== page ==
is next Sunday and fans are already loading up their carts with charcoal, BBQ sauce and various ground, sliced, chopped andpre-formed meats
at my local market. Good thing my wedding anniversary is this weekend -- and my husband doesn't give a damn about team sports.
Still, I figured it was only fair for the Virgin to try her hand at a little tailgating, even if the closest thing I own to a barbeque grill is a plug-in George Foreman model. For this week's edition of Cooking Virgin, I was hoping for a touchdown with a slightly modified version of the famed Burger Bar's Blue Cheese Stuffed Bacon Sliders, straight out of their cookbook. Too bad I almost burned the house down.
16 slices (1 pound) apple-smoked bacon
2 ripe but firm pears
About 1 tablespoon sugar
3 pounds coarsely ground sirloin, chilled
1 tablespoon finely chopped fresh thyme
Freshly ground black pepper
6 ounces (about 1/2 cup) crumbled blue cheese, at room temperature
2 tablespoons olive oil plus about 1 teaspoon
24 soft, mini burger buns
2 1/2 cups baby arugula leaves
1 small red onion (about the same diameter as the buns), very thinly sliced
1 pint basket cherry tomatoes (optional)
Serves 12 [Cook's Notes: As The Virgin has no children and isn't a Big Love sister-wife, I quartered this recipe to be more manageable. I also opted out of the cherry tomatoes and onions, used Hawaiian sweet rolls instead of plain buns and replaced the arugula with less bitter spinach.]
The Virgin's DeStructions:
1. Cook the bacon in a large skillet over medium heat until crispy. Unless your bacon is magically lean, you'll probably have to cook the snot out of it before the piggy starts to sizzle past flabby. Drain bacon on a paper towel.
2. Cut half of the bacon slices into three pieces each. Crumble the remaining bacon and set both aside on separate plates or paper towels. Bacon doesn't like to crumble unless super crisp, so The Virgin used her fingers. Just rip it apart with your bare hands and it'll all work out fine. I promise.
3. Next, I used a potato peeler to remove the skin from the pears, which worked like a charm. The real instructions say to halve the pears lengthwise and core them. This was the point at which I broke out the Cutco knife (Yes, I have one lonely blade that's not from a discount store). Unfortunately, I had no idea how to core a pear. A few strategic cuts later, I managed to get a square-shaped hunk o' pear core out from the middle with my sharp but completely inappropriate carving knife.
4. Cut the pears crosswise into thin slices and put them in a bowl. Toss with the sugar and set aside.
5. Combine the beef, thyme, crumbled bacon, and pepper in another bowl. Knead with your hands until mixed.
6. Make baby balls out of the meat mixture (48 for full recipe) and make a little indentation in half of them. The recipe recommends you waste a perfectly good egg and risk breaking it by using the shallow end to make a divot in half of the balls. Here, The Virgin's brilliance prevailed as I covered my egg in plastic wrap, made the depressions and returned it to its carton in the fridge.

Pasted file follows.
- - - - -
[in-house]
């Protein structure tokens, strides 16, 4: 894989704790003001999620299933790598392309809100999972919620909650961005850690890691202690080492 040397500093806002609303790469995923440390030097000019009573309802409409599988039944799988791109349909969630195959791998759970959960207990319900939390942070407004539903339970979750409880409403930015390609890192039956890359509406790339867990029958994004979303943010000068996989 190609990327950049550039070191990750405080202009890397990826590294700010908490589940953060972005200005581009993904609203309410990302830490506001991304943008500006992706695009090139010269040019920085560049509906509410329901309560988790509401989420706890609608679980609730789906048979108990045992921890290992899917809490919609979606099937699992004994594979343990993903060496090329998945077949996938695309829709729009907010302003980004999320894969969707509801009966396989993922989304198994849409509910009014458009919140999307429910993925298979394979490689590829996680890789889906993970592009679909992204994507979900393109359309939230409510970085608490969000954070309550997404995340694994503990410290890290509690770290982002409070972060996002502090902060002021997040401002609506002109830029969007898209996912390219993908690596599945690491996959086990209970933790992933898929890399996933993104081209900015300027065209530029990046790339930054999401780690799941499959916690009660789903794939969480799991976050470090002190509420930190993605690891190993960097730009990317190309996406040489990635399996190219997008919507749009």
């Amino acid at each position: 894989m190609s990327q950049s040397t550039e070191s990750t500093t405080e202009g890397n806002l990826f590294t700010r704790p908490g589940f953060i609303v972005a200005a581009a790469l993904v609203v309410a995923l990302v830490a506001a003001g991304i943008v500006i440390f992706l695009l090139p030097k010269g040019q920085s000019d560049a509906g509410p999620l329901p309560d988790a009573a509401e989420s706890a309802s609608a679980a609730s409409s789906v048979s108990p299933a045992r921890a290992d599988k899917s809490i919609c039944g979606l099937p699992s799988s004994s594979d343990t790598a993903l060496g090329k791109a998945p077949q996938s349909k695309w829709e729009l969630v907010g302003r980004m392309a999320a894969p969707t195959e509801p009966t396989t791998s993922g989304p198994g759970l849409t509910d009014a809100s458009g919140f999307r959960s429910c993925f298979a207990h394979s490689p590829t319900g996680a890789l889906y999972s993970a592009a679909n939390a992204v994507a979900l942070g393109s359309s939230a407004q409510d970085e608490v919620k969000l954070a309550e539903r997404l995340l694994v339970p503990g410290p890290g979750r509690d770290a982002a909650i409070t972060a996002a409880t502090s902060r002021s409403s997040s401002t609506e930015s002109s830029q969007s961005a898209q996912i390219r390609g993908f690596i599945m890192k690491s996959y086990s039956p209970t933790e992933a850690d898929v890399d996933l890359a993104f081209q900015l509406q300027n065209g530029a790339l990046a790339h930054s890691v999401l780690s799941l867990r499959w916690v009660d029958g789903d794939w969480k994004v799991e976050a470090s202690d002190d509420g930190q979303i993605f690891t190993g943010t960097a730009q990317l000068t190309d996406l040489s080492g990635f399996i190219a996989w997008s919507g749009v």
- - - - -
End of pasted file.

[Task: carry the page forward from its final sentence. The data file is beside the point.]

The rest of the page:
7. Fill the holes with a mini mound of cheese crumbles. Don't even bother using a spoon; fingers work much better for handling these balls!
8. Here's where you crush the balls together. Take a plain ball and press it down on top of a cheese-filled ball. Flatten into a patty shape, pinching the edges of both "balls" together around the cheese. Cheese filling should not be exposed.
9. Heat 2 tablespoons of olive oil in a large skillet over medium-high heat (or heat the barbecue grill if you're using one). Season burgers with salt and pepper.
10. Cook the burgers, turning occasionally, to your preference (about 3 minutes for rare). At this point, Burger Bar offers a few suggestions for cooking, such as not pressing down on the burgers, being gentle with them and basting them with fat. The Virgin chose instead to ignore the burgers after a few minutes and hope for the best, as I was busy with the other preparation steps.
11. As Burger Bar instructs, "While the burgers cook, toast the buns in a toaster oven or under the broiler, about 5 inches from the heat, until lightly toasted."
Try The Virgin's method and forget about the rolls until your partner exclaims, "Crap! What's that smell?" I removed the charred hunks of formerly sweet roll and tossed them aside. Good thing I bought a big package.
12. Hope you like your burgers well done, because if you haven't removed them from the heat they'll be dried out like old shoe leather by now. Anyway, take the burgers off the heat and set aside or drain fat on a towel if you prefer.
13. Get the damned rolls out of the oven before the smoke alarm goes off (again). Then, heat olive oil in a skillet over medium heat and toss in pear slices. Cook until browned.
How to Build a Better Burger:
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SHOW ME HOW
Place bottom bun down on plate and top with a few arugula/spinach leaves, pear slices and a piece of crisp bacon. Add burger and bun top. Skewer the whole thing together for presentation, or just dig in. This is for the Super Bowl anyway. Does anyone really give a crap if there's a skewered cherry tomato on top?
Despite the scorched bread and a few knife skills stumbles along the way, The Virgin's Burger Bar Burger was damned tasty. The blue cheese crumbles melted into a gooey, pungent filling that would be even better in a full size burger. The bacon was well-crisped and contrasted well with the soft, sweet pear slices. Maybe it wasn't a touchdown, but this Cooking Virgin at least made it to the end zone.
Check back next week for more of The Cooking Virgin's foibles...